• If all methods of communications fail you can use messengers. They are used to deliver written messages between repair lockers, DCC, the bridge, or other locations. Messengers may also have to deliver oral messages without error.

• Material conditions of readiness refer to the ship’s watertight integrity. Watertight integrity is maintained by keeping watertight doors, hatches, scuttles, and valves closed. This will limit the spread of smoke, gases, fire, and flooding. Each watertight closure/fitting will have an identification classification plate (or label) affixed to the closure or fitting.
* Please note that I will only cover the basic classifications. If you are not familiar with material conditions of readiness, you will need to review pages 12-10 through 12-14.

• X-Ray provides the least protection and provides the greatest ease of access throughout the ship. Condition X-Ray is set during working hours in port. All fittings marked with an X or circle X are closed when condition X-Ray is set.

• Yoke provides a greater degree of watertight integrity than X-ray. Yoke is normally set at sea and in port during wartime. All fittings marked with X’s, Y’s, circle X, and circle Y are closed when condition Yoke is set.

• Zebra provides the greatest degree of protection. It is the maximum state of readiness. Condition Zebra is set under the following situations:
1. When GQ is sounded.
2. Entering or leaving port in wartime
3. To localize damage
4. Whenever the CO deems necessary.

• All fittings marked with an X, Y, Z, and all circle X, Y, Z as well as Dog Zebra are closed when condition Zebra is set.

• Dog Zebra fittings are secured when condition Zebra is set, and daily at sea, whenever the ship is at nighttime steaming. Darken ship fittings and closures are closed to prevent light inside the ship from showing outside. Dog Zebra is set just before dusk at sea.

• Circle William are ventilation closures set prior to a CBR attack.

• William are vital fittings such as sea suctions, ventilation fittings, fire pumps, and other vital equipment. These fittings are always open, unless they have to be secured to control damage or repair equipment.

• Each compartment on a ship has a CCOL (compartment check off list). See page 12-12 for an example CCOL. The CCOL will have a list of all the fittings and closures in that space. The DCPO will maintain the CCOL in their assigned spaces. The CCOL list is posted in each space near each entrance.

• The normal setting of a material condition should be logged in the Damage Control Closure Log daily by each division or repair party. Any closures or fittings that are not secured must be logged in the DC Closure Log.

• The inoperative fittings on a ship must also be logged in the inoperative fittings and closure log. This log becomes a tracking tool for future repairs.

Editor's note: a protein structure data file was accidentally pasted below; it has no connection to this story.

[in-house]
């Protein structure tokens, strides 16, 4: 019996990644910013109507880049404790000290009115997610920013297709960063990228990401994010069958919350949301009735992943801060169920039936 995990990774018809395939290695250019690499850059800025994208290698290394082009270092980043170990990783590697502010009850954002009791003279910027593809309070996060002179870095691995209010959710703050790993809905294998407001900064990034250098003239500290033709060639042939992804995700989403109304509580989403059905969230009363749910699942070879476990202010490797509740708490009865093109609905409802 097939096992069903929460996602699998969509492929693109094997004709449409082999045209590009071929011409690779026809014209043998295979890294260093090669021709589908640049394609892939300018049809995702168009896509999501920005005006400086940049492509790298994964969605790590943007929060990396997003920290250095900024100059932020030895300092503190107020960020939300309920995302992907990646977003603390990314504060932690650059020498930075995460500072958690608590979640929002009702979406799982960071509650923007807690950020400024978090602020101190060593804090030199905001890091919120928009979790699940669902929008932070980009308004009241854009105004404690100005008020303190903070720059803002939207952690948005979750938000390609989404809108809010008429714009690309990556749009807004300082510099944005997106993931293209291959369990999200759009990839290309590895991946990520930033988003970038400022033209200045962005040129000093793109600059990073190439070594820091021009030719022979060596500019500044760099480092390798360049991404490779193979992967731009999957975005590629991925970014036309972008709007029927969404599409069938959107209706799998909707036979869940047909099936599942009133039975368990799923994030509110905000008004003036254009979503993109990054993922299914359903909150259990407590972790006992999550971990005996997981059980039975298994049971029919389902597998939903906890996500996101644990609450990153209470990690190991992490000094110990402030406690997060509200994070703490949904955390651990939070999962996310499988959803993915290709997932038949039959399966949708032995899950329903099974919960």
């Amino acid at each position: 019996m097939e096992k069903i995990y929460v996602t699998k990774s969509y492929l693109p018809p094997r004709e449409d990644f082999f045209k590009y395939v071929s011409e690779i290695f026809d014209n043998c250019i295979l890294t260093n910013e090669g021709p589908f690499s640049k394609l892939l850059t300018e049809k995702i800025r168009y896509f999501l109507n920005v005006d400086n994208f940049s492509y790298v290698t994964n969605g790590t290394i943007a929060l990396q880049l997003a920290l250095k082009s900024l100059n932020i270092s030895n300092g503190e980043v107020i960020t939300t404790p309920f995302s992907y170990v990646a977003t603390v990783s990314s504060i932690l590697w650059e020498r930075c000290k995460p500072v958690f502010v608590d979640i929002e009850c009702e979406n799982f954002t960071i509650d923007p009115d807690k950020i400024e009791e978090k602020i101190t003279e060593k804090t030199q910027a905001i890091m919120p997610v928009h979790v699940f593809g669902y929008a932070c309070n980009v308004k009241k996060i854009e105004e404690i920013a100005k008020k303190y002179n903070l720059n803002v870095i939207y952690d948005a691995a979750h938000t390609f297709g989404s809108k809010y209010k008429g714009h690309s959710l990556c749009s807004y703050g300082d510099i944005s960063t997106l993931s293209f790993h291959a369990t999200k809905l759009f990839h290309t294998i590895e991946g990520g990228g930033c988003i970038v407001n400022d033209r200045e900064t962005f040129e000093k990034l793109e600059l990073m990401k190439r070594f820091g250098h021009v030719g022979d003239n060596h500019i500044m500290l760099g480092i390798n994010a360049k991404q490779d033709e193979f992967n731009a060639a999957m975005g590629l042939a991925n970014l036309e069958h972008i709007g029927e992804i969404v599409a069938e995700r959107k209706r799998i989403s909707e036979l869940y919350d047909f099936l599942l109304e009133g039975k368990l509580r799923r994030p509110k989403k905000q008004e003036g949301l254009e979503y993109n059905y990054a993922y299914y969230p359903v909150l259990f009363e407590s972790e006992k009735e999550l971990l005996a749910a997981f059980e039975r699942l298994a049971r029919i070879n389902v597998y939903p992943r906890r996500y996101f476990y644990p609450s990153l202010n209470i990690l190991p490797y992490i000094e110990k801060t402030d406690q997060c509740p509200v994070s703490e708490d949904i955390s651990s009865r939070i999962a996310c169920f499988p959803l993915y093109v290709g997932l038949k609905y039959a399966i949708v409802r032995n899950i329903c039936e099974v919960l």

• Emergency Escape Breathing Device (EEBD) are used to escape from a fire (see page 12-14 figure 12-3 for illustration) The EEBD lasts 15 minutes.

• You should be able to don an EEBD in less than 30 seconds.

• Supplemental emergency egress device (SEED) is used for personnel working in engineering spaces. The SEED is worn on the belt for easy access. The SEED is used to get to the EEBD (see page 12-15, figure 12-14) The SEED has no eye or nose protection and has a short operational time.

• The A-4 OBA is currently the primary tool used by fire fighting teams for respiratory protection.

• OBA timers should be set to 60 back to 30.

• The self-contained breathing apparatus (SCBA) are being phased in throughout the Navy. The units’ main components consist of a harness, high pressure bottle, pressure regulator, full face mask, and the high and low pressure hoses as shown on page 12-17 figure 12-16.

• The fire triangle can be simplified into the relationship between three components:
- Fuel
- Heat
- Oxygen
To have a fire in any combustible substance, each of these components must be present.

• The fire tetrahedron is the fourth requirement needed to maintain combustion. This is the uninhibited chain reaction needed for flames to exist.

• Heat is transferred by three different methods:
- Conduction: direct physical contact (touching)
- Convection: transfer of heat, gasses, or liquids.
- Radiation: is the transfer of heat from a source across an intervening space. (ie, a campfire gives a radiation heat.)

• There are classes of fire class materials:
Material……………………………….........................Method of extinguishing
Alpha: Wood, cloth, paper……………………………....Water:straight/fog pattern
Bravo: Flammable liquids, fuel, oil……………………..........AFFF (Halon/PKP)
Charlie: Energized electrical fires………………….……...........CO2, Halon
Delta: Combustible metals,ie magnesium/titanium.....Water; fog pattern

• P-100 is a diesel-engine driven portable pump unit. It is designed for fire fighting and dewatering. See page 12-25 figs. 12-13 and 12-14

• Review Chapter 12 BMR